Alongside clinical effectiveness and safety, patient experience is increasingly recognised worldwide as one of the three elements of high-quality healthcare.6–8 As well as enabling a better understanding of current problems with healthcare delivery, informing continuous improvement and redesign of services and helping professionals reflect on practice, a recent systematic review has shown that patient experience is positively associated with: self-rated and objectively measured health outcomes; adherence to recommended medication and treatments; preventative care; healthcare resource use; technical quality-of-care delivery; and adverse events.9 10 There is also an association at the organisational level: general practices that provide higher quality clinical care (measured through higher quality outcomes framework (QOF) performance) are also those in which reported patient experience is better. Understanding patients’ experiences of NHS Health Checks is, therefore, central to understanding the implementation of the programme, its potential impact over the first 8 years, and ways in which it might be improved to increase adherence to lifestyle advice and preventive treatments and, ultimately, improve health outcomes.

Since the introduction of the NHS Health Check programme, a growing number of both quantitative and qualitative studies reporting patients’ experiences of NHS Health Checks have been published. This article provides the first systematic synthesis of these studies.

Methods

We performed a systematic literature review following a study protocol (available on request) that followed the Preferred Reporting Items for Systematic Reviews and Meta-Analyses (PRISMA) guidelines.

Search strategy

We used the results of an existing literature review conducted by Public Health England (PHE) covering the period from 1 January 1996 to 9 November 2016 supplemented by a search of the Web of Science, Science Citation Index and OpenGrey covering the same period. We also hand searched the reference lists of all included publications, searched online for additional articles published by authors of the included studies and contacted the NHS Health Checks Expert Scientific and Clinical Advisory Panel to identify studies in progress or near completion. The PHE literature review included the following sources: Medline, Embase, Health Management Information Consortium (HMIC), Cumulative Index of Nursing and Allied Health Literature Global Health, PsycInfo, the Cochrane Library, NHS Evidence, Google Scholar, Google, Clinical Trials.gov and the ISRCTN registry. Full details of all the search strategies are shown in online supplementary appendix 1. No language restrictions were applied.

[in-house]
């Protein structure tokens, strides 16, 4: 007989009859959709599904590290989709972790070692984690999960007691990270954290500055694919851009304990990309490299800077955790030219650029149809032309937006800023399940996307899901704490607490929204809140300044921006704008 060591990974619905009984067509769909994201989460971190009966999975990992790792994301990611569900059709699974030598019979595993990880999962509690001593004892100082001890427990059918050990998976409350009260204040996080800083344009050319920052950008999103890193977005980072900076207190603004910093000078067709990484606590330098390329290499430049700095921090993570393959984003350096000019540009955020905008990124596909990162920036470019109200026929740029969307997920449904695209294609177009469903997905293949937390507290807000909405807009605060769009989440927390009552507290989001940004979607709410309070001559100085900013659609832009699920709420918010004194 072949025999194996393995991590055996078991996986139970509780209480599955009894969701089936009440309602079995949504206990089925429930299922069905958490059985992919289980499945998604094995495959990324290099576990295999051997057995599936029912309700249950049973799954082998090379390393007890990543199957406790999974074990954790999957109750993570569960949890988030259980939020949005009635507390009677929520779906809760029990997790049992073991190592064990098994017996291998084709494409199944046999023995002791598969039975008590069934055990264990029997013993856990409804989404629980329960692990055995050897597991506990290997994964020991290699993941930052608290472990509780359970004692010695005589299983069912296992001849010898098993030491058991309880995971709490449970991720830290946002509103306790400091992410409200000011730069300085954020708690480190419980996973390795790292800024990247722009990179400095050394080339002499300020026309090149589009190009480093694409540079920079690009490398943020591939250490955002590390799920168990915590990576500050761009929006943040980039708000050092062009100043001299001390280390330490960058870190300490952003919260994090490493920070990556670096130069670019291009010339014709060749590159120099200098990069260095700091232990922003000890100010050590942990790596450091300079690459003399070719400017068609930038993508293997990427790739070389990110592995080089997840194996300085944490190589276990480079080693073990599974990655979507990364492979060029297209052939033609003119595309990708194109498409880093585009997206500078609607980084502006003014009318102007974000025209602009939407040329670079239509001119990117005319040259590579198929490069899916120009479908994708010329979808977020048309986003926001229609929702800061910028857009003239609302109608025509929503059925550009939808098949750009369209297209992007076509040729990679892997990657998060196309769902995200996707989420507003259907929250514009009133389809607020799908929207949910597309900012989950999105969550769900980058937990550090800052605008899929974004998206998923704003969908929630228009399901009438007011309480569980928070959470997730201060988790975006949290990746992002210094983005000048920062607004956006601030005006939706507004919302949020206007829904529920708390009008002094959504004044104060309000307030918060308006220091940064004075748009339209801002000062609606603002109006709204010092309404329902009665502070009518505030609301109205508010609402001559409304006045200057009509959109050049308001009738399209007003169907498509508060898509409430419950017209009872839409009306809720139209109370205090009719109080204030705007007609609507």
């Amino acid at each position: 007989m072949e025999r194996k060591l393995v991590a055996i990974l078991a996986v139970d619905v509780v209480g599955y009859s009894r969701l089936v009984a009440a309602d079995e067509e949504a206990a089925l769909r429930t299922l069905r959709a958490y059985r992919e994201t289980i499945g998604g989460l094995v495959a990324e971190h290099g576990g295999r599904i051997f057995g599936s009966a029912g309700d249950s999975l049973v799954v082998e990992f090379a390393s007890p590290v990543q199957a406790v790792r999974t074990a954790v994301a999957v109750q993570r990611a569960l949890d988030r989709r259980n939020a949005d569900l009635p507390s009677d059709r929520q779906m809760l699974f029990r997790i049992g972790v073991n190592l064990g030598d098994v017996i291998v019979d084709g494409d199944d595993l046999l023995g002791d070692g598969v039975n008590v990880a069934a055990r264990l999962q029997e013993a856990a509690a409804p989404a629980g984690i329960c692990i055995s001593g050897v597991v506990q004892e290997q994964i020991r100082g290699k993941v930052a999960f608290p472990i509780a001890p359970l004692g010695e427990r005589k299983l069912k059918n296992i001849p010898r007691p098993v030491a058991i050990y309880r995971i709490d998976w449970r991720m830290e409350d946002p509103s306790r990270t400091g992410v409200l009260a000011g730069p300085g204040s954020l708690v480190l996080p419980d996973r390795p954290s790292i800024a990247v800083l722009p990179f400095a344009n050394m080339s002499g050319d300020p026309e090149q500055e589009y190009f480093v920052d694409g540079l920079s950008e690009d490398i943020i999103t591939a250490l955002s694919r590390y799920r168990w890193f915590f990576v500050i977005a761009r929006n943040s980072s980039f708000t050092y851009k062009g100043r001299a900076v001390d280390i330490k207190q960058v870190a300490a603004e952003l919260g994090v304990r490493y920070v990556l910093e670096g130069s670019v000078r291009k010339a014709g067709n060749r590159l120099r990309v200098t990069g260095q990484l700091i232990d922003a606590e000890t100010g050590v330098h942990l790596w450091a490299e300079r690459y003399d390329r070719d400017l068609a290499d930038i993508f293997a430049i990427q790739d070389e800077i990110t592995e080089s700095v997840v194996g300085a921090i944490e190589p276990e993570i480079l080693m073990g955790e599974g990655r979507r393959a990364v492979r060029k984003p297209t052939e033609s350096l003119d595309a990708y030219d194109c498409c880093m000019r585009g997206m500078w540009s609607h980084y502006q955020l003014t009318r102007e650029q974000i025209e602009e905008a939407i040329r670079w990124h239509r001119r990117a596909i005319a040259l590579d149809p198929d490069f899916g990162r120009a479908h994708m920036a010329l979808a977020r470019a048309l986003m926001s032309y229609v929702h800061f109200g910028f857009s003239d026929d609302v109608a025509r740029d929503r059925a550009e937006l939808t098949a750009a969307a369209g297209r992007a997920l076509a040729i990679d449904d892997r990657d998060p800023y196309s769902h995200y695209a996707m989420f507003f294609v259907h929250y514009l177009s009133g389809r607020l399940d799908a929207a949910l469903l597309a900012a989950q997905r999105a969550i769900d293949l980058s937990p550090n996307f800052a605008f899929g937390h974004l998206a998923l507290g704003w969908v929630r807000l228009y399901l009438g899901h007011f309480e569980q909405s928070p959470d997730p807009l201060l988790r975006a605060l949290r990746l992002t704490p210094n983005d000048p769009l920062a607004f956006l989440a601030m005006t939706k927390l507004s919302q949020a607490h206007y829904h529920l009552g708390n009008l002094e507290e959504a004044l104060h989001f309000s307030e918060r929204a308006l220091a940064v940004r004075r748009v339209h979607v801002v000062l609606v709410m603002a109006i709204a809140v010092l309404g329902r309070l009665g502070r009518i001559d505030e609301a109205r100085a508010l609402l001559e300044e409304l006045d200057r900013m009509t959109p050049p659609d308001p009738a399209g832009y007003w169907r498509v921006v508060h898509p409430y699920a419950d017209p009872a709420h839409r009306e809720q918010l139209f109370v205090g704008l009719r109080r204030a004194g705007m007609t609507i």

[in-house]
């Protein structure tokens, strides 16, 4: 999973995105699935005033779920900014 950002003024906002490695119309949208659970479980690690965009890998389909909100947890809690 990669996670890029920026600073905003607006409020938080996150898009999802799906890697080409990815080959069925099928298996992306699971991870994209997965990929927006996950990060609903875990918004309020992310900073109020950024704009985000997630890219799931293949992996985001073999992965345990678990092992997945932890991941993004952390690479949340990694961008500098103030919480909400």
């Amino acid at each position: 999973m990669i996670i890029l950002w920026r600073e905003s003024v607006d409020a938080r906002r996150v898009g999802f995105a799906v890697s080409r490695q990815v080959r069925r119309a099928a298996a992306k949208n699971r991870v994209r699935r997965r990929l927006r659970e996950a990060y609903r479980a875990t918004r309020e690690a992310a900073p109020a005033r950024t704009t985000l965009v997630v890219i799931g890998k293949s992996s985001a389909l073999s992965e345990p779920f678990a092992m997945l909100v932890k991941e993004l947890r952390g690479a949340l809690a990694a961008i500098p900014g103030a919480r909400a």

Supplementary file 2

SP1

Study selection

To be included studies had to be primary research reporting the experiences of people who had attended NHS Health Checks. Commentaries, editorials and opinion pieces were excluded.

The selection of studies was performed in a two-stage process. First, the titles and abstracts were screened to identify studies relevant to the NHS Health Check. This stage had already been completed by a senior information scientist at PHE for those identified in the literature review conducted by PHE. One reviewer (EH) followed this process for the additional citations identified from the Web of Science and OpenGrey databases.

In the second stage, two researchers (JUS and AM) reviewed the full texts of all studies identified as relevant to the NHS Health Checks to select those reporting the opinions or experiences of people who had attended NHS Health Checks. Where it was unclear whether or not these inclusion criteria were met for any given study, we discussed those studies at consensus meetings with the wider research team.

Data extraction, quality assessment and synthesis

Data on the study design, time period, recruitment methods, participants, analysis and quantitative results were extracted independently for each study by two reviewers (JUS and EH/CMa) onto data extraction forms developed to minimise bias. The quality of all each included studies was assessed at the same time using the Critical Appraisal Skills Programmes (CASP)11 checklist for qualitative research or a checklist combining the CASP checklists for cohort studies and randomised controlled trials for the quantitative studies. We chose these checklists as they are included within the Cochrane Supplemental Guidance for Inclusion of Qualitative Research in Cochrane Systematic Reviews of Interventions12 and identified as one of the 14 ‘best’ tools for evaluating non-randomised quantitative studies in a review,13 respectively, and we have successfully used them in previous reviews.14 15 For studies that included both quantitative and qualitative methods, quality assessment was completed separately for both aspects of the study. No studies were excluded on the basis of quality alone.